I asked, “What would we find under your bed?”

“I thought this question was funny so I had to answer it. When my husband and I lived at the hotel, we didn’t have much space so we had to utilize every inch we could including the space under the bed. At the hotel, you would find out out-of-season clothes, extra food, and pans under the bed just because of the lack of space. Then we moved to the house and gained four rooms and a closet (living room, kitchen, bedroom, bathroom, and office). Now we don’t need the space under the bed as much so there isn’t much under it. But you will find a suitcase with my husband’s out-of-season clothes, an empty duffle bag to take our clothes to the laundromat, and Christmas stuff so our kids don’t see it. And maybe some dust.”

I was curious how Amber came up with her characters’ names.

“I’ve gone through a lot of different methods. First, I used only the names of people I knew or knew of. But that was making things harder on me,” she explained. “I bought a book called “Creating Characters” by Readers Digest and there was a section on character names. It said you could just make up the names based on personality, their job, or whatever. So I tried that when I wrote Murder Through Time. A last name—Guilnet (not guilty). When the narrator did this book, hearing the name being spoken sounded so cool. It sounded French and make it appear more real. I thought this concept was cool, but I didn’t want to overdo it. I also get some names online on a name builder site. That’s fun.”

Finally I asked Amber if she had a question for our readers.

“There is a fine line between the fantasy and science fiction, and sometimes I have to guess because the two ran side-by-side. You can have a story about witches and depending how the story is told and what’s in the story, it can be either/or, so it’s hard. All things in outer space is science fiction. Time travel is science fiction. That much I do know. Someone once said that science fiction is ‘it could be true but probably not’, but I believe Superman is science fiction, and I know it’s not possible for people to fly without any assistance. So that’s confusing. Maybe a reader on here could set me straight. I’d love to hear people’s thoughts on it.”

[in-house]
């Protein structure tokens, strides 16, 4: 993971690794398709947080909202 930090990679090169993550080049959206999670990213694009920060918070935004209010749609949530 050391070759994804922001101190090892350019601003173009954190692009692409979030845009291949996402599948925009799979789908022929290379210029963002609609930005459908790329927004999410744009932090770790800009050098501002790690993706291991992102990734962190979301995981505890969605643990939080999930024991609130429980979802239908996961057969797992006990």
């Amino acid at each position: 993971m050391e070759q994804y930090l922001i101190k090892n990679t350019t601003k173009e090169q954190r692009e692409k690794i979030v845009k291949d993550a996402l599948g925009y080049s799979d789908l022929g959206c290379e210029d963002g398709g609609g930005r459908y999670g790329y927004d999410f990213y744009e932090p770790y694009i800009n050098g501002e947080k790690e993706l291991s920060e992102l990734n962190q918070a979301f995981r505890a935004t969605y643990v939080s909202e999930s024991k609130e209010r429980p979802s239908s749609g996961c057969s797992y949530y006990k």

Two lives are forever changed when a virus sweeps the nation.

Thomas stole a serum, trying to better his life. When someone steals it from him, it leaves him questioning the people who hired him. What is the serum? Did he just help them release a deadly virus?

Rick was just a janitor. During the outbreak of a deadly virus, his wife speaks her mind and gets the two of them kidnapped. Now she’s dead.

Thomas and Rick separately search for answers. They join a group searching for the same thing as they are. The group knows who released the virus. Did this man do it? Or was it someone else? Why would someone intentionally release a deadly virus? And how does Ming and Rick play into this? Did Ming know the truth?

About the Author I was bullied my entire childhood and through high school. It ended when my family and I moved to Fort Wayne, IN during my junior year in high school. By then, my life and choices had already been affected. I tried to commit suicide when I was ten years old. I’m thankful today that it wasn’t successful. A year later, I discovered writing and knew that was what I wanted to do for the rest of my life. I read everything on writing and did everything on my own, not knowing what I didn’t know. It took me twenty years to get my first book accepted by a traditional publisher. I’d say another ten years later, I changed my publishing routine to self-publishing and rewrote all of my books and changed my pen name to A.R. Grosjean, which is what I write under now. To this date, I have 23 books published in various genres including fantasy, science fiction, romance, paranormal, thriller, mystery, children’s books, YA, and more.